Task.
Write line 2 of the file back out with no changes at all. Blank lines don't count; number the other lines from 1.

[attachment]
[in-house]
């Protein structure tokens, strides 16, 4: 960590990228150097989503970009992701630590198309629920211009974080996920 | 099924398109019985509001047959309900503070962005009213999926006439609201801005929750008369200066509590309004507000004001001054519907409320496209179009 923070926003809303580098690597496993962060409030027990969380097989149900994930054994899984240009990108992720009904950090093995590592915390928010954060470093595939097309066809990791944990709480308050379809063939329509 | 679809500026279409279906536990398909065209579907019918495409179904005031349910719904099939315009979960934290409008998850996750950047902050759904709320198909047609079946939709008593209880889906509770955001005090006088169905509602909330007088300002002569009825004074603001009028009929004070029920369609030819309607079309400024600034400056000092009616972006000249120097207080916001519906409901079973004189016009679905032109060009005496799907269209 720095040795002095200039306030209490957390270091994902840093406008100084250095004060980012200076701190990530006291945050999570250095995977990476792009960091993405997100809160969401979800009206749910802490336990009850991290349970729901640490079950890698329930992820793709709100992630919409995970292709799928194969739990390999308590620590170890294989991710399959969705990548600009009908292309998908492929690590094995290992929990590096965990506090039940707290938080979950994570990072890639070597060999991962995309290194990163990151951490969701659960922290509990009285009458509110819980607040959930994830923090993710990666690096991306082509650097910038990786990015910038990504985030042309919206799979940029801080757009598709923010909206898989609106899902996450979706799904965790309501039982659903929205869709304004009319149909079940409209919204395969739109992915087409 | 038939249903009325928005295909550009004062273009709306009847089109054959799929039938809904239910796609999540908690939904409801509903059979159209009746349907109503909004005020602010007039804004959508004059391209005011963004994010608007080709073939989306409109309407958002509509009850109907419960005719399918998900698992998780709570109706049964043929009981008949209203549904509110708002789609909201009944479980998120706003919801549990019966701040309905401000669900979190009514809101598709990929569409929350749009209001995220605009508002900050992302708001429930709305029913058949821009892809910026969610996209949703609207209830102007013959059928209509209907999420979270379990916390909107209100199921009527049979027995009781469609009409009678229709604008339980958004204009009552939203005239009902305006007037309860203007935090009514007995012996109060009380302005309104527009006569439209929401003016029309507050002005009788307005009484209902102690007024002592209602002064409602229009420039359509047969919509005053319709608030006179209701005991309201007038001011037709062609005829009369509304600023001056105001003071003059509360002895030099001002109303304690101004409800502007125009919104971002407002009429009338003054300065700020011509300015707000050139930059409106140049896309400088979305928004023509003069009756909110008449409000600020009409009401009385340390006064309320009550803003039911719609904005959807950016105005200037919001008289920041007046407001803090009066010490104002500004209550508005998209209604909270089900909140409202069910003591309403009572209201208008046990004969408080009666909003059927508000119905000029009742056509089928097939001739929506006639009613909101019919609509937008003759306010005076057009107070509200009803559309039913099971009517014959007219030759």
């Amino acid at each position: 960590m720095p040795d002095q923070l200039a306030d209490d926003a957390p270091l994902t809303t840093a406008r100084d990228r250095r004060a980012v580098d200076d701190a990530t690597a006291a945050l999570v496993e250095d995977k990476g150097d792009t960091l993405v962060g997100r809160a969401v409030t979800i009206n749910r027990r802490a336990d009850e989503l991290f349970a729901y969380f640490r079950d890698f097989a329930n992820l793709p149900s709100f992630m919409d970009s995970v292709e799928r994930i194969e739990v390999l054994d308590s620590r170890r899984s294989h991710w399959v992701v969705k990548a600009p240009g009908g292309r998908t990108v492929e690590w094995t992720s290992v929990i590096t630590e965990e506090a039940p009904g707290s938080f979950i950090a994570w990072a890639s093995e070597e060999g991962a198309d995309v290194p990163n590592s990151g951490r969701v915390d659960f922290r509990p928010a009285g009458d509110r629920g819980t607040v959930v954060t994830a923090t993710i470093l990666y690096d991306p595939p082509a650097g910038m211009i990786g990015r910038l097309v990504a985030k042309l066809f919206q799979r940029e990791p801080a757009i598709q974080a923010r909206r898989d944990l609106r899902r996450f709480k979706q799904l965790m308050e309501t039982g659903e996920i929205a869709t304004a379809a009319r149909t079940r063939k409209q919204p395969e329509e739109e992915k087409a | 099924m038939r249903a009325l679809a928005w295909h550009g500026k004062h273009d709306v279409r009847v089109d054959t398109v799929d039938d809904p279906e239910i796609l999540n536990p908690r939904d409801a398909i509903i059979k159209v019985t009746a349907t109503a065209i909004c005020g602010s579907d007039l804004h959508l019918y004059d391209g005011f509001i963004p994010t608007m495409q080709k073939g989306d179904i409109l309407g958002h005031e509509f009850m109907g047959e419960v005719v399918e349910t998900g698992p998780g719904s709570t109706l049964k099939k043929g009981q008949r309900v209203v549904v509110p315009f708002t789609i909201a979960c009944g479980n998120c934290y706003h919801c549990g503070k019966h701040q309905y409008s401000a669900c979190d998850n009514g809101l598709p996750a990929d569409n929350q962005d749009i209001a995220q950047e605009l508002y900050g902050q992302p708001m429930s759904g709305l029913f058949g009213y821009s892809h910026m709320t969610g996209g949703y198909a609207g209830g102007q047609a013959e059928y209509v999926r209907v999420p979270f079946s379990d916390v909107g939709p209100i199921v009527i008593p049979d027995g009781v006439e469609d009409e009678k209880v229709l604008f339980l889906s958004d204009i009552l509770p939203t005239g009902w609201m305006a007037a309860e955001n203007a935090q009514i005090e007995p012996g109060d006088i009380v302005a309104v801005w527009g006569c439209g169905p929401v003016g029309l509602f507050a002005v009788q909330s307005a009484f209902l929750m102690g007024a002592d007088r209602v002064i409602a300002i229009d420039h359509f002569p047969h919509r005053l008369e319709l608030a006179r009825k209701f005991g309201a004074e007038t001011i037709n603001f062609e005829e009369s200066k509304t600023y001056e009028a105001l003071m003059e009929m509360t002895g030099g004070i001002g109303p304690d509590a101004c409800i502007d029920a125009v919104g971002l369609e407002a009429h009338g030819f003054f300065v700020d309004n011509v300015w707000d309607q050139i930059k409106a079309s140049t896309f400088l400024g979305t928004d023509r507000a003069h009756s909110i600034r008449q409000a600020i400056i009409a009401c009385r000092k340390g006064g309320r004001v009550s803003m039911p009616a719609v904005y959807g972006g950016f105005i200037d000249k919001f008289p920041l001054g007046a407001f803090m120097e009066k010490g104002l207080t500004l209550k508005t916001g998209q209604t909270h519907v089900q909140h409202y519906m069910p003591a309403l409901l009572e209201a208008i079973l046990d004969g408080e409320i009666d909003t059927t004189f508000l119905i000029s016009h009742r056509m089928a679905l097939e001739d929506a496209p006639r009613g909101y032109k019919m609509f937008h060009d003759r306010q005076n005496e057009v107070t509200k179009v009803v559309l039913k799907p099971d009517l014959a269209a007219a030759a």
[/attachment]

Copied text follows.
């Protein structure tokens, strides 16, 4: 960590990228150097989503970009992701630590198309629920211009974080996920 | 099924398109019985509001047959309900503070962005009213999926006439609201801005929750008369200066509590309004507000004001001054519907409320496209179009 923070926003809303580098690597496993962060409030027990969380097989149900994930054994899984240009990108992720009904950090093995590592915390928010954060470093595939097309066809990791944990709480308050379809063939329509 | 679809500026279409279906536990398909065209579907019918495409179904005031349910719904099939315009979960934290409008998850996750950047902050759904709320198909047609079946939709008593209880889906509770955001005090006088169905509602909330007088300002002569009825004074603001009028009929004070029920369609030819309607079309400024600034400056000092009616972006000249120097207080916001519906409901079973004189016009679905032109060009005496799907269209 720095040795002095200039306030209490957390270091994902840093406008100084250095004060980012200076701190990530006291945050999570250095995977990476792009960091993405997100809160969401979800009206749910802490336990009850991290349970729901640490079950890698329930992820793709709100992630919409995970292709799928194969739990390999308590620590170890294989991710399959969705990548600009009908292309998908492929690590094995290992929990590096965990506090039940707290938080979950994570990072890639070597060999991962995309290194990163990151951490969701659960922290509990009285009458509110819980607040959930994830923090993710990666690096991306082509650097910038990786990015910038990504985030042309919206799979940029801080757009598709923010909206898989609106899902996450979706799904965790309501039982659903929205869709304004009319149909079940409209919204395969739109992915087409 | 038939249903009325928005295909550009004062273009709306009847089109054959799929039938809904239910796609999540908690939904409801509903059979159209009746349907109503909004005020602010007039804004959508004059391209005011963004994010608007080709073939989306409109309407958002509509009850109907419960005719399918998900698992998780709570109706049964043929009981008949209203549904509110708002789609909201009944479980998120706003919801549990019966701040309905401000669900979190009514809101598709990929569409929350749009209001995220605009508002900050992302708001429930709305029913058949821009892809910026969610996209949703609207209830102007013959059928209509209907999420979270379990916390909107209100199921009527049979027995009781469609009409009678229709604008339980958004204009009552939203005239009902305006007037309860203007935090009514007995012996109060009380302005309104527009006569439209929401003016029309507050002005009788307005009484209902102690007024002592209602002064409602229009420039359509047969919509005053319709608030006179209701005991309201007038001011037709062609005829009369509304600023001056105001003071003059509360002895030099001002109303304690101004409800502007125009919104971002407002009429009338003054300065700020011509300015707000050139930059409106140049896309400088979305928004023509003069009756909110008449409000600020009409009401009385340390006064309320009550803003039911719609904005959807950016105005200037919001008289920041007046407001803090009066010490104002500004209550508005998209209604909270089900909140409202069910003591309403009572209201208008046990004969408080009666909003059927508000119905000029009742056509089928097939001739929506006639009613909101019919609509937008003759306010005076057009107070509200009803559309039913099971009517014959007219030759």